Claudina Maneni brought her 60-year-old mother to get her second vaccine dose Wednesday at Wilkins Hospital, Zimbabwe’s main COVID-19 vaccination center.
She was among people who arrived at 4 a.m. but waited in vain for hours.
The crowd demanded to see authorities and began to protest but dispersed upon hearing police were on their way.
Maneni says she wonders why Zimbabwe’s finance minister, Mthuli Ncube, has not imported more vaccines to avert shortages.
“That’s the problem with freebies. Shortages must affect those who want their first jabs,” she said. “I hear some private points are selling it. I will pass through to check. It must be them — government officials — taking vaccines to those places. They are not ashamed at all. There will be chaos here. Why did they call us to come for vaccination?”
On Wednesday, Dr. John Mangwiro, Zimbabwe’s junior health minister, refused to comment. Tuesday, he told state-controlled media that government would redistribute COVID-19 vaccines from areas with lower demand to those where uptake has been high to avert current shortages.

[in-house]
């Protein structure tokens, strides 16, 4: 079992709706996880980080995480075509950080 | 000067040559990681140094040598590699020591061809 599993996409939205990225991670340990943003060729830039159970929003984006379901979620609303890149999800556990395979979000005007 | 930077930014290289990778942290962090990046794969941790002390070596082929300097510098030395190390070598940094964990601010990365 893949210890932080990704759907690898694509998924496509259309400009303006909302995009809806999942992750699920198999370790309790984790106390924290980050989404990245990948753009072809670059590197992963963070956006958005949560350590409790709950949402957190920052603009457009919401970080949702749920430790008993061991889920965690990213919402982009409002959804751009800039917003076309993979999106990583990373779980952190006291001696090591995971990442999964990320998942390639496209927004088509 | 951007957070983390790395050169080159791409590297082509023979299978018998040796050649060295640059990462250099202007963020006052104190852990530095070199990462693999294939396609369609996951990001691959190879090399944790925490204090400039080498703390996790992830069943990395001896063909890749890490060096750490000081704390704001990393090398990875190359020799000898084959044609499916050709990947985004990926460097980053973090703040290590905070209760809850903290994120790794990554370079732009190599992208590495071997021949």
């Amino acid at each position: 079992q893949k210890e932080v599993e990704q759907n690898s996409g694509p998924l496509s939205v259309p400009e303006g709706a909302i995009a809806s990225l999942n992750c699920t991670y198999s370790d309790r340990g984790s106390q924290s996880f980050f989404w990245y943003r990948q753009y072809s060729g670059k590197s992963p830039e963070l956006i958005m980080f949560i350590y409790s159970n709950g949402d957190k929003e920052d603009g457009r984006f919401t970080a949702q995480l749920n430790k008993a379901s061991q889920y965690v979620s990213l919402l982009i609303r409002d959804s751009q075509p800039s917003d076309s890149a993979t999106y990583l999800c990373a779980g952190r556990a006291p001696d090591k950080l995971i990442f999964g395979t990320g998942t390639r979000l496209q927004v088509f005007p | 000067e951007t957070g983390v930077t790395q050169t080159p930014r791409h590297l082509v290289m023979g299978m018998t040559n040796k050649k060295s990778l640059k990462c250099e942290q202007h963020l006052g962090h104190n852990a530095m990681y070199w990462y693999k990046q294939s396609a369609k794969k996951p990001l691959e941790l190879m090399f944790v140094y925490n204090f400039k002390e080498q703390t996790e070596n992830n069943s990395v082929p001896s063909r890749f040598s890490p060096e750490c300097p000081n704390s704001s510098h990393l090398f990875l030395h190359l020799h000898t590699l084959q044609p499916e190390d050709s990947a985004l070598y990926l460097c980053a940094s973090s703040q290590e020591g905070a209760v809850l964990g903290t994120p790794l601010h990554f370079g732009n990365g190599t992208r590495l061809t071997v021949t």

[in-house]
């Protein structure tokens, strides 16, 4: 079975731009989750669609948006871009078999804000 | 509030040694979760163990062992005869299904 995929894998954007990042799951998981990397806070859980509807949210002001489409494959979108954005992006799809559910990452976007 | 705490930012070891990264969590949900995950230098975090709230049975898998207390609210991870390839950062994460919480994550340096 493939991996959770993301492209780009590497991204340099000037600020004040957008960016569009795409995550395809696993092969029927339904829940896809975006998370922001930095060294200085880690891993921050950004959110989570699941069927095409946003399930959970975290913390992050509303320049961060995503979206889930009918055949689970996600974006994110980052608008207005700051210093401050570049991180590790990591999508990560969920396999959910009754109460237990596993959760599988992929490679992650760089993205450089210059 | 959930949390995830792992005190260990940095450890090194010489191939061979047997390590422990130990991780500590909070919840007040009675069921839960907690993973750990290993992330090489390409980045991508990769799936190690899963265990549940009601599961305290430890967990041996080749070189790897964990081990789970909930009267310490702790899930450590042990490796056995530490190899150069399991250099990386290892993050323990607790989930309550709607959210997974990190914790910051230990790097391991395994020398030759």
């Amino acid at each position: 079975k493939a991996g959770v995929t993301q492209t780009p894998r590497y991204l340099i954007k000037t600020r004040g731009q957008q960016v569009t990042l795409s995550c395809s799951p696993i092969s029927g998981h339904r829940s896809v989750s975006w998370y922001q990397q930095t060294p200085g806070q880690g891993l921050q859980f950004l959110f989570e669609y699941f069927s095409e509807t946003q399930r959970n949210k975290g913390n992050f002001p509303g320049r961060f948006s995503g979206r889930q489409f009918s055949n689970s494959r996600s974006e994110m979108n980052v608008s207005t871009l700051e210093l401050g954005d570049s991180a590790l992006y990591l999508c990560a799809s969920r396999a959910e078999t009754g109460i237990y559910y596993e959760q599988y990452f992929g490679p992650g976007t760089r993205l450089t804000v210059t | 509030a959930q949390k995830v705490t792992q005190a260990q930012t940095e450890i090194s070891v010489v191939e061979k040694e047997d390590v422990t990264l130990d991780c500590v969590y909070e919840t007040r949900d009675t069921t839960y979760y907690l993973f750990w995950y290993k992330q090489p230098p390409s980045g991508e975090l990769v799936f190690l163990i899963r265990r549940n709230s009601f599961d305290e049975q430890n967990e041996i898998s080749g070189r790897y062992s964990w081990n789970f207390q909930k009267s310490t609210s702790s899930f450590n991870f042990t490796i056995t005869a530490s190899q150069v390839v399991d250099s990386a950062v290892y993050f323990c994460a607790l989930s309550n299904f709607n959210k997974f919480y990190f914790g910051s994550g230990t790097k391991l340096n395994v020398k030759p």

He said Zimbabwe still had more than 400,000 doses from the 1.7 million COVID-19 vaccines it got from China, Russia and India since February.
Updating media Tuesday about Zimbabwe’s COVID-19 situation, Information Minister Monica Mutsvangwa was mum about the shortages.
“As of 31st May, 2021, a total of 675,678 people had received their first dose of the COVID-19 vaccine and about 344,400 their second dose — this is across the country. Priority is being given to second doses,” she said.
After speaking, she did not field questions from reporters.
Calvin Fambirai, executive director of Zimbabwe Association of Doctors for Human Rights, says his organization is worried about the COVID-19 vaccine shortages with winter season approaching the region.
“The vaccine shortages could have been avoided if there was proper planning on part of the government,” he said. “Although we understand the limited availability of vaccines on the market, we have some countries like South Africa, which entered into bilateral deals with manufacturers. We cannot afford to rely on donations, government must be proactive and secure the vaccines for all Zimbabweans.”
Last week, Dr. Matshidiso Moeti, the World Health Organization’s director for Africa, appealed for at least 20 million vaccines of second doses for everyone who received their first shots on the continent to curtail a potential third wave of COVID-19.
Zimbabwe has 38,998 confirmed coronavirus infections and just under 1,600 deaths, according to Johns Hopkins University, which tracks the global outbreak.